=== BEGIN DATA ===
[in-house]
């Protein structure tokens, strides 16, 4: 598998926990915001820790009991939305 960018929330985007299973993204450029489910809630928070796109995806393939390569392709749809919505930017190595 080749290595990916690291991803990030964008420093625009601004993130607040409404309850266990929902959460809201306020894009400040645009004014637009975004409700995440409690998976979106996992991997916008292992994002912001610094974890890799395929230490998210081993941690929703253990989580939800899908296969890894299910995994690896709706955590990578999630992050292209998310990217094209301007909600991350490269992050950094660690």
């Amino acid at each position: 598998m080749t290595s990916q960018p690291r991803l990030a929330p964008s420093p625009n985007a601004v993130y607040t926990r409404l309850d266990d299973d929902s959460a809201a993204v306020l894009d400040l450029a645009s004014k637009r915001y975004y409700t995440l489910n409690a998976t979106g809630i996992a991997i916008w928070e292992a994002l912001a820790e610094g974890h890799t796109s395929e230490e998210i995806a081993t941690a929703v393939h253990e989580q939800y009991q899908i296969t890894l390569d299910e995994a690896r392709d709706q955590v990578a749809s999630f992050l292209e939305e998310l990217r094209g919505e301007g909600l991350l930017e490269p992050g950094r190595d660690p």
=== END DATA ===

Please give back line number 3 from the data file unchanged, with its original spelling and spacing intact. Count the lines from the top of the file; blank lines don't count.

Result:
């Amino acid at each position: 598998m080749t290595s990916q960018p690291r991803l990030a929330p964008s420093p625009n985007a601004v993130y607040t926990r409404l309850d266990d299973d929902s959460a809201a993204v306020l894009d400040l450029a645009s004014k637009r915001y975004y409700t995440l489910n409690a998976t979106g809630i996992a991997i916008w928070e292992a994002l912001a820790e610094g974890h890799t796109s395929e230490e998210i995806a081993t941690a929703v393939h253990e989580q939800y009991q899908i296969t890894l390569d299910e995994a690896r392709d709706q955590v990578a749809s999630f992050l292209e939305e998310l990217r094209g919505e301007g909600l991350l930017e490269p992050g950094r190595d660690p």